In the runup to the 2020 election, many companies showed that they understand the importance of political participation and are willing to act in its defense. Businesses supported democracy by giving their employees time off to vote and volunteer at the polls. Now that free and fair elections are under unprecedented attack in statehouses across America, the country needs companies to stay in the fight to protect our electoral system and the rights of the employees and customers businesses depend on.
The stakes of election reform have not been this high in generations. States are poised to enact the largest contraction of ballot access since Jim Crow curtailed the voting rights of formerly enslaved — and newly enfranchised — Black men. Even if voters could “out-organize” barriers, as some of President Biden’s supporters have argued, bad actors are also proposing laws that would empower legislatures to overturn elections outright if they disagree with the voters’ choice.
All of our democratic institutions are in danger.
Courts are being targeted for their role in protecting the 2020 election with legislation shrinking the ability of the judiciary to review election cases and uphold voter rights. Election officials, scapegoated for election outcomes that some politicians and voters did not like, have fled their homes after threats to their lives. And we know these threats are not idle: the Big Lie of a stolen election motivated a violent mob to storm the halls of Congress and disrupt our nation’s tradition of transferring power peacefully, resulting in five deaths.
The attack on the Capitol and the current state legislative assault on political participation are part of the same antidemocratic movement. And, like the January 6 insurrection, this coordinated surge in voter suppression and election administration interference is based on a lie. Widespread voter fraud simply does not exist.
Time and time again, government agencies, courts, and academics have looked for instances of voter fraud impacting election outcomes and have never found it. Yet Republican lawmakers at every level of government are relying on the phantom of voter fraud to promote policies that would disenfranchise countless legitimate voters and threaten the existence of democratic governance. These harmful proofless policies incur a steep cost for no discernible benefit.
Everyone must take action to beat back and defeat this undemocratic movement. Corporate leaders have a responsibility to the people of all political affiliations who drive the economy, work at their companies, and patronize their businesses to reject baseless measures that thwart the will of the people.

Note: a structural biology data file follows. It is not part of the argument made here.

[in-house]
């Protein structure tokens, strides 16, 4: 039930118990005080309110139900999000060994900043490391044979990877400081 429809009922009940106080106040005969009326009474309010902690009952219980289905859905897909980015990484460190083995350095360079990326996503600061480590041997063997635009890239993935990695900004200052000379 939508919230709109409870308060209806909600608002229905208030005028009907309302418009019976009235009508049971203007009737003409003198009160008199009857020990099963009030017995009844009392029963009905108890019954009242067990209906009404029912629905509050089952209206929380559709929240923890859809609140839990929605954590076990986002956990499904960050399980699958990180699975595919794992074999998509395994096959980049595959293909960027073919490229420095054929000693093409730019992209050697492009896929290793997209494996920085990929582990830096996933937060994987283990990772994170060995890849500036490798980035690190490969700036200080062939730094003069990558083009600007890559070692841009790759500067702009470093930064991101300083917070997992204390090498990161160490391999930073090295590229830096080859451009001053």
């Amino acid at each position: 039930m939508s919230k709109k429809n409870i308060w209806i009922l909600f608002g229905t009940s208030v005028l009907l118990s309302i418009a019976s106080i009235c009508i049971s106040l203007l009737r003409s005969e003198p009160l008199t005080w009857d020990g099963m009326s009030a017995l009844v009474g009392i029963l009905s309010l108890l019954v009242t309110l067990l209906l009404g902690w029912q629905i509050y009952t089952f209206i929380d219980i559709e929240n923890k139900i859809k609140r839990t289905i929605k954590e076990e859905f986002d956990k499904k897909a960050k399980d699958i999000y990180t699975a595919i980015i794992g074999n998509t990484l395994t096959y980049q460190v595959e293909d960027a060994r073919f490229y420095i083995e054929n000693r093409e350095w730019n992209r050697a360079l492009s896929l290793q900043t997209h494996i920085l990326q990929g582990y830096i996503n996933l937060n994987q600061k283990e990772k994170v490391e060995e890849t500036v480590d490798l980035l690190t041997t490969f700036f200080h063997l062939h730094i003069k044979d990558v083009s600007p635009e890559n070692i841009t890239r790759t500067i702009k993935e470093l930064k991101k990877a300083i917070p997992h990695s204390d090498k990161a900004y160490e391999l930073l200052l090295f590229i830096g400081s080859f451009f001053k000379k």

Corporate engagement to strengthen democracy also makes sense for the bottom line. Polling shows that voters across partisan lines are in widespread agreement that companies should support Americans’ voting rights and that they would reward businesses that take a stand. A remarkable 82 percent of Americans — including more than 7 in 10 Republicans — reported that they would be more favorable to a company if they supported policies to make it easier for Americans to vote and register to vote. A separate survey found that 76 percent of people were more likely to want to work for a company that promoted democracy, while 81 percent were more likely to buy that company’s products or services and recommend it to their friends or family.
Business leaders also have a strong strategic interest in ensuring that all eligible voters can participate in elections and that the outcomes of those elections reflect the choices of the people. Corporate America and the U.S. economy directly benefit from the stability of American democracy. Conversely, they are directly threatened when democracy is destabilized.
To protect our democracy, corporate America should support and promote the For the People Act and the John R. Lewis Voting Rights Advancement Act (VRAA). These bills are the best way to stop voter discrimination and suppression in their tracks. They would work in tandem to set national standards for elections, including halting discriminatory laws being passed right now, and prevent new discriminatory policies from being implemented. As the Supreme Court has cut off many legal avenues to protect free and fair elections, it’s up to Congress to pass new laws.
Corporations seeking to support democracy should also put their money where their mouth is. Any financial contributions to lawmakers who oppose the For the People Act or the VRAA — or otherwise promote antidemocratic legislation — must end. Instead, when businesses make political donations, they should only give money to candidates, elected officials, and organizations that uphold free and fair elections. They can also use their influential networks to contact and make the case directly to elected officials.
Taking these steps to support democracy will also support business. A stable democracy is the bedrock on which American industry was built. And without a multiracial representative democracy, the U.S. economy will fail to reach its full potential, making us all poorer — politically as well as economically. Businesses should invest in our democracy. Corporate leaders can protect their interests and the public interest alike by supporting the For the People Act and the VRAA.